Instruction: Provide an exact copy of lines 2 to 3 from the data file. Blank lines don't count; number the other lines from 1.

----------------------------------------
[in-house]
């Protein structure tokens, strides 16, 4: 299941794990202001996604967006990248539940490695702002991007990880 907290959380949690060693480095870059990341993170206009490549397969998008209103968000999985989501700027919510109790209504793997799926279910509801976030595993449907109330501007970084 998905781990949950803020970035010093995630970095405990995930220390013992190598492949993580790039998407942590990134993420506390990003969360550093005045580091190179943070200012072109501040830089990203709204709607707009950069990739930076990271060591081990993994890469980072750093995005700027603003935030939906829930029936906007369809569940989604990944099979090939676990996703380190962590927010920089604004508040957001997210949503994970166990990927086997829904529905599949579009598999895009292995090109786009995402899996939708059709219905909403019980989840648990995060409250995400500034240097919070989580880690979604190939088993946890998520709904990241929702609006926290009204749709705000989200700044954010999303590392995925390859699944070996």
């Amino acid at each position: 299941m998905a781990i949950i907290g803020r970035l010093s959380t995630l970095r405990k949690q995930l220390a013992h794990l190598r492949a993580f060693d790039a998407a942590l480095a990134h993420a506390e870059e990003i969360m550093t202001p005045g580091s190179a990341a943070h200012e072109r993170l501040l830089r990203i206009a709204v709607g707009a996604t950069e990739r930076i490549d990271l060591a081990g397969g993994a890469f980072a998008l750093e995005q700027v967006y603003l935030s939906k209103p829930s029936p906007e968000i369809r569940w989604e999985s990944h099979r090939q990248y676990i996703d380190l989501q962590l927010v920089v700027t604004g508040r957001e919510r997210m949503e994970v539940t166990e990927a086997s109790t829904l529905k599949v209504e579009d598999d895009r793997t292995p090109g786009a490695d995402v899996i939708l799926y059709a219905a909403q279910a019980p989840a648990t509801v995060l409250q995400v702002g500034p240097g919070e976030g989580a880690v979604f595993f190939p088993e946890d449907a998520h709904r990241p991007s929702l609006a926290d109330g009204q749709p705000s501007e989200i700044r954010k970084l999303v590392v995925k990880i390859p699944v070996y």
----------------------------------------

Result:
């Protein structure tokens, strides 16, 4: 299941794990202001996604967006990248539940490695702002991007990880 907290959380949690060693480095870059990341993170206009490549397969998008209103968000999985989501700027919510109790209504793997799926279910509801976030595993449907109330501007970084 998905781990949950803020970035010093995630970095405990995930220390013992190598492949993580790039998407942590990134993420506390990003969360550093005045580091190179943070200012072109501040830089990203709204709607707009950069990739930076990271060591081990993994890469980072750093995005700027603003935030939906829930029936906007369809569940989604990944099979090939676990996703380190962590927010920089604004508040957001997210949503994970166990990927086997829904529905599949579009598999895009292995090109786009995402899996939708059709219905909403019980989840648990995060409250995400500034240097919070989580880690979604190939088993946890998520709904990241929702609006926290009204749709705000989200700044954010999303590392995925390859699944070996």
């Amino acid at each position: 299941m998905a781990i949950i907290g803020r970035l010093s959380t995630l970095r405990k949690q995930l220390a013992h794990l190598r492949a993580f060693d790039a998407a942590l480095a990134h993420a506390e870059e990003i969360m550093t202001p005045g580091s190179a990341a943070h200012e072109r993170l501040l830089r990203i206009a709204v709607g707009a996604t950069e990739r930076i490549d990271l060591a081990g397969g993994a890469f980072a998008l750093e995005q700027v967006y603003l935030s939906k209103p829930s029936p906007e968000i369809r569940w989604e999985s990944h099979r090939q990248y676990i996703d380190l989501q962590l927010v920089v700027t604004g508040r957001e919510r997210m949503e994970v539940t166990e990927a086997s109790t829904l529905k599949v209504e579009d598999d895009r793997t292995p090109g786009a490695d995402v899996i939708l799926y059709a219905a909403q279910a019980p989840a648990t509801v995060l409250q995400v702002g500034p240097g919070e976030g989580a880690v979604f595993f190939p088993e946890d449907a998520h709904r990241p991007s929702l609006a926290d109330g009204q749709p705000s501007e989200i700044r954010k970084l999303v590392v995925k990880i390859p699944v070996y």